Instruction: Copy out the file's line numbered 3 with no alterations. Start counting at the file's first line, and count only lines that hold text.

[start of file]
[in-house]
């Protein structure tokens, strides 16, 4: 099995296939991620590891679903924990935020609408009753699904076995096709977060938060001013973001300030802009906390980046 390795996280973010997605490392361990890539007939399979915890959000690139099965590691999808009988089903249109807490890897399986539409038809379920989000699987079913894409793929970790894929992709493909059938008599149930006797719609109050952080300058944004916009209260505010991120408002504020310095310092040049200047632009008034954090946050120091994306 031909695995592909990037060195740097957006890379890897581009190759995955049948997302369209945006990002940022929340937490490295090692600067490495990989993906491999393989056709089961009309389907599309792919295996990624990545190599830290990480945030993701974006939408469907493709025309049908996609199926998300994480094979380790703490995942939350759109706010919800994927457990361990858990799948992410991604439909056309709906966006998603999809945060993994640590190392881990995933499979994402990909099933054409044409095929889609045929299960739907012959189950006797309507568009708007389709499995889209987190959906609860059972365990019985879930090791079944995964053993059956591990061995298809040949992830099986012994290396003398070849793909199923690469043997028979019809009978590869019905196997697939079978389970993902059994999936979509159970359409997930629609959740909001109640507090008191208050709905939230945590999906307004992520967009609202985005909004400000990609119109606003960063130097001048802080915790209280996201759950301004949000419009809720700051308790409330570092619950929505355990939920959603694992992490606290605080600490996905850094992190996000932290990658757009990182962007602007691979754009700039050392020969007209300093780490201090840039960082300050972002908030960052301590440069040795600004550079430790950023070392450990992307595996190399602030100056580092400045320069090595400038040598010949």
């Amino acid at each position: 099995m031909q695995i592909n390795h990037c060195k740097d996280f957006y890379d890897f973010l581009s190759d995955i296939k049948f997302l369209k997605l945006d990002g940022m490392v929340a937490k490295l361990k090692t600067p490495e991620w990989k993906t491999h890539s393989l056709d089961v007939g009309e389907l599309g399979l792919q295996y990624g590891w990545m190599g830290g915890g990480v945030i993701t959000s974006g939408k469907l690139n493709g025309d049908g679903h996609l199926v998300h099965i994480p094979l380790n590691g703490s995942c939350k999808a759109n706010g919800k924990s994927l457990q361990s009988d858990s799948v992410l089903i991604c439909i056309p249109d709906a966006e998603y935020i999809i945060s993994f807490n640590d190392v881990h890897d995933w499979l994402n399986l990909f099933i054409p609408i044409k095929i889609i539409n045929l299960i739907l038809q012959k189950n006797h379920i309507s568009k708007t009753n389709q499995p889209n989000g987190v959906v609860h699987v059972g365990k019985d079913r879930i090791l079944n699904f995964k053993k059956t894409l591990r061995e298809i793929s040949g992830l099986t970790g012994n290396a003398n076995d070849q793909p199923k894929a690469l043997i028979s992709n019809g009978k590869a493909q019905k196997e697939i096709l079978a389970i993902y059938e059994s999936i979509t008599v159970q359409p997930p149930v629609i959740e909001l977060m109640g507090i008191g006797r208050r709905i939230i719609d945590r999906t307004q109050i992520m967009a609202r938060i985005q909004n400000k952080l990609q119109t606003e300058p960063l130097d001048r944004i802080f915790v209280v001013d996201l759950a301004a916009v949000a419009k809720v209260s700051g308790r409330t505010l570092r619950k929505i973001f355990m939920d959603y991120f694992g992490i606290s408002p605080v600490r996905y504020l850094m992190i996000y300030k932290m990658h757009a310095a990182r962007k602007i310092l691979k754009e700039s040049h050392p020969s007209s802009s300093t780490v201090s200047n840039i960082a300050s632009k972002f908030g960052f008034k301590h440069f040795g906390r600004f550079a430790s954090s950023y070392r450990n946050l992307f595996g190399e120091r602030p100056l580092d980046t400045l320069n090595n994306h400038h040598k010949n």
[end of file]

């Amino acid at each position: 099995m031909q695995i592909n390795h990037c060195k740097d996280f957006y890379d890897f973010l581009s190759d995955i296939k049948f997302l369209k997605l945006d990002g940022m490392v929340a937490k490295l361990k090692t600067p490495e991620w990989k993906t491999h890539s393989l056709d089961v007939g009309e389907l599309g399979l792919q295996y990624g590891w990545m190599g830290g915890g990480v945030i993701t959000s974006g939408k469907l690139n493709g025309d049908g679903h996609l199926v998300h099965i994480p094979l380790n590691g703490s995942c939350k999808a759109n706010g919800k924990s994927l457990q361990s009988d858990s799948v992410l089903i991604c439909i056309p249109d709906a966006e998603y935020i999809i945060s993994f807490n640590d190392v881990h890897d995933w499979l994402n399986l990909f099933i054409p609408i044409k095929i889609i539409n045929l299960i739907l038809q012959k189950n006797h379920i309507s568009k708007t009753n389709q499995p889209n989000g987190v959906v609860h699987v059972g365990k019985d079913r879930i090791l079944n699904f995964k053993k059956t894409l591990r061995e298809i793929s040949g992830l099986t970790g012994n290396a003398n076995d070849q793909p199923k894929a690469l043997i028979s992709n019809g009978k590869a493909q019905k196997e697939i096709l079978a389970i993902y059938e059994s999936i979509t008599v159970q359409p997930p149930v629609i959740e909001l977060m109640g507090i008191g006797r208050r709905i939230i719609d945590r999906t307004q109050i992520m967009a609202r938060i985005q909004n400000k952080l990609q119109t606003e300058p960063l130097d001048r944004i802080f915790v209280v001013d996201l759950a301004a916009v949000a419009k809720v209260s700051g308790r409330t505010l570092r619950k929505i973001f355990m939920d959603y991120f694992g992490i606290s408002p605080v600490r996905y504020l850094m992190i996000y300030k932290m990658h757009a310095a990182r962007k602007i310092l691979k754009e700039s040049h050392p020969s007209s802009s300093t780490v201090s200047n840039i960082a300050s632009k972002f908030g960052f008034k301590h440069f040795g906390r600004f550079a430790s954090s950023y070392r450990n946050l992307f595996g190399e120091r602030p100056l580092d980046t400045l320069n090595n994306h400038h040598k010949n």